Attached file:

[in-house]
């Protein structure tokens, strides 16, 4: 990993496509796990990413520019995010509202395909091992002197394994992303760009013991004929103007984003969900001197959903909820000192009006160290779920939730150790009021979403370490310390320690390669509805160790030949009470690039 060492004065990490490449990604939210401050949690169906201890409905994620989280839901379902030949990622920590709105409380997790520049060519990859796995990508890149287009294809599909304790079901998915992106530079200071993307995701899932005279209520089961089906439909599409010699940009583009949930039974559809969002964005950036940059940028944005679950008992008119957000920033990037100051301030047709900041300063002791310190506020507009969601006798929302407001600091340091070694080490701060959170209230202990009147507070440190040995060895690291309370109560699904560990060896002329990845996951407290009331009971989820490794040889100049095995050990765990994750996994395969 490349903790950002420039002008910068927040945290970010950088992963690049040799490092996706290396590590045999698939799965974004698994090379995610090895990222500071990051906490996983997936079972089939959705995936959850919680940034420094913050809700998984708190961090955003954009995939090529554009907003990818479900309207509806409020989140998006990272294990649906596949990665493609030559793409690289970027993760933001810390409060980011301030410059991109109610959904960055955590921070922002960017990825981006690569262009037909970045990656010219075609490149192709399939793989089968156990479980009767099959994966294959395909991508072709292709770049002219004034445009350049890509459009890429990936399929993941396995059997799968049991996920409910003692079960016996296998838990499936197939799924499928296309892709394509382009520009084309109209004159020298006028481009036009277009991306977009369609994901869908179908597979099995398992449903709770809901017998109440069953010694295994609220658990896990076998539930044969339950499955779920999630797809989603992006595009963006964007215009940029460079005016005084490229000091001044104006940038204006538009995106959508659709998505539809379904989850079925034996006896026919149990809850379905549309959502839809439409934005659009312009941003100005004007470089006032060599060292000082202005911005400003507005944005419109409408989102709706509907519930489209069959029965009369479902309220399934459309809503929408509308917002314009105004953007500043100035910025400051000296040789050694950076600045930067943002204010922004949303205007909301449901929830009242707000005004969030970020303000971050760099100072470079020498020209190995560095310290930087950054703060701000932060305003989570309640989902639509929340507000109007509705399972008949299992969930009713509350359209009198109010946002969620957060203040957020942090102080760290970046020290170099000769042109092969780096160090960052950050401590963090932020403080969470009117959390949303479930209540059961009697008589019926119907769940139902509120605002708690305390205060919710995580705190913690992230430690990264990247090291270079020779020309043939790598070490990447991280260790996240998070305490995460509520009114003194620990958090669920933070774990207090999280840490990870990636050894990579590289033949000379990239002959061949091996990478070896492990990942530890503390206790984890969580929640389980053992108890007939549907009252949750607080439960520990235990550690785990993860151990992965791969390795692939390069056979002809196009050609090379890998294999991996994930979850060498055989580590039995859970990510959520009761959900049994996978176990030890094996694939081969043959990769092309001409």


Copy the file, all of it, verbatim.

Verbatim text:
[in-house]
């Protein structure tokens, strides 16, 4: 990993496509796990990413520019995010509202395909091992002197394994992303760009013991004929103007984003969900001197959903909820000192009006160290779920939730150790009021979403370490310390320690390669509805160790030949009470690039 060492004065990490490449990604939210401050949690169906201890409905994620989280839901379902030949990622920590709105409380997790520049060519990859796995990508890149287009294809599909304790079901998915992106530079200071993307995701899932005279209520089961089906439909599409010699940009583009949930039974559809969002964005950036940059940028944005679950008992008119957000920033990037100051301030047709900041300063002791310190506020507009969601006798929302407001600091340091070694080490701060959170209230202990009147507070440190040995060895690291309370109560699904560990060896002329990845996951407290009331009971989820490794040889100049095995050990765990994750996994395969 490349903790950002420039002008910068927040945290970010950088992963690049040799490092996706290396590590045999698939799965974004698994090379995610090895990222500071990051906490996983997936079972089939959705995936959850919680940034420094913050809700998984708190961090955003954009995939090529554009907003990818479900309207509806409020989140998006990272294990649906596949990665493609030559793409690289970027993760933001810390409060980011301030410059991109109610959904960055955590921070922002960017990825981006690569262009037909970045990656010219075609490149192709399939793989089968156990479980009767099959994966294959395909991508072709292709770049002219004034445009350049890509459009890429990936399929993941396995059997799968049991996920409910003692079960016996296998838990499936197939799924499928296309892709394509382009520009084309109209004159020298006028481009036009277009991306977009369609994901869908179908597979099995398992449903709770809901017998109440069953010694295994609220658990896990076998539930044969339950499955779920999630797809989603992006595009963006964007215009940029460079005016005084490229000091001044104006940038204006538009995106959508659709998505539809379904989850079925034996006896026919149990809850379905549309959502839809439409934005659009312009941003100005004007470089006032060599060292000082202005911005400003507005944005419109409408989102709706509907519930489209069959029965009369479902309220399934459309809503929408509308917002314009105004953007500043100035910025400051000296040789050694950076600045930067943002204010922004949303205007909301449901929830009242707000005004969030970020303000971050760099100072470079020498020209190995560095310290930087950054703060701000932060305003989570309640989902639509929340507000109007509705399972008949299992969930009713509350359209009198109010946002969620957060203040957020942090102080760290970046020290170099000769042109092969780096160090960052950050401590963090932020403080969470009117959390949303479930209540059961009697008589019926119907769940139902509120605002708690305390205060919710995580705190913690992230430690990264990247090291270079020779020309043939790598070490990447991280260790996240998070305490995460509520009114003194620990958090669920933070774990207090999280840490990870990636050894990579590289033949000379990239002959061949091996990478070896492990990942530890503390206790984890969580929640389980053992108890007939549907009252949750607080439960520990235990550690785990993860151990992965791969390795692939390069056979002809196009050609090379890998294999991996994930979850060498055989580590039995859970990510959520009761959900049994996978176990030890094996694939081969043959990769092309001409």